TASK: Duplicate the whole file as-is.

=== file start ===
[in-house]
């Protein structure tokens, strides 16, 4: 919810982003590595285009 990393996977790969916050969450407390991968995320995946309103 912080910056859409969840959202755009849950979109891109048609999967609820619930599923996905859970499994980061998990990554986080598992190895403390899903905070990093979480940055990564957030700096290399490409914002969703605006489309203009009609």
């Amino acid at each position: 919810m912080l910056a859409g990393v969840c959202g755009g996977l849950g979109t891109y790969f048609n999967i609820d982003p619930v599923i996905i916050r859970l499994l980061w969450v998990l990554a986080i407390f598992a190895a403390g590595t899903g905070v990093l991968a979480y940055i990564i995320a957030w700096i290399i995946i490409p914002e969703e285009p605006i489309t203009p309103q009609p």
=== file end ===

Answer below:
[in-house]
């Protein structure tokens, strides 16, 4: 919810982003590595285009 990393996977790969916050969450407390991968995320995946309103 912080910056859409969840959202755009849950979109891109048609999967609820619930599923996905859970499994980061998990990554986080598992190895403390899903905070990093979480940055990564957030700096290399490409914002969703605006489309203009009609």
């Amino acid at each position: 919810m912080l910056a859409g990393v969840c959202g755009g996977l849950g979109t891109y790969f048609n999967i609820d982003p619930v599923i996905i916050r859970l499994l980061w969450v998990l990554a986080i407390f598992a190895a403390g590595t899903g905070v990093l991968a979480y940055i990564i995320a957030w700096i290399i995946i490409p914002e969703e285009p605006i489309t203009p309103q009609p």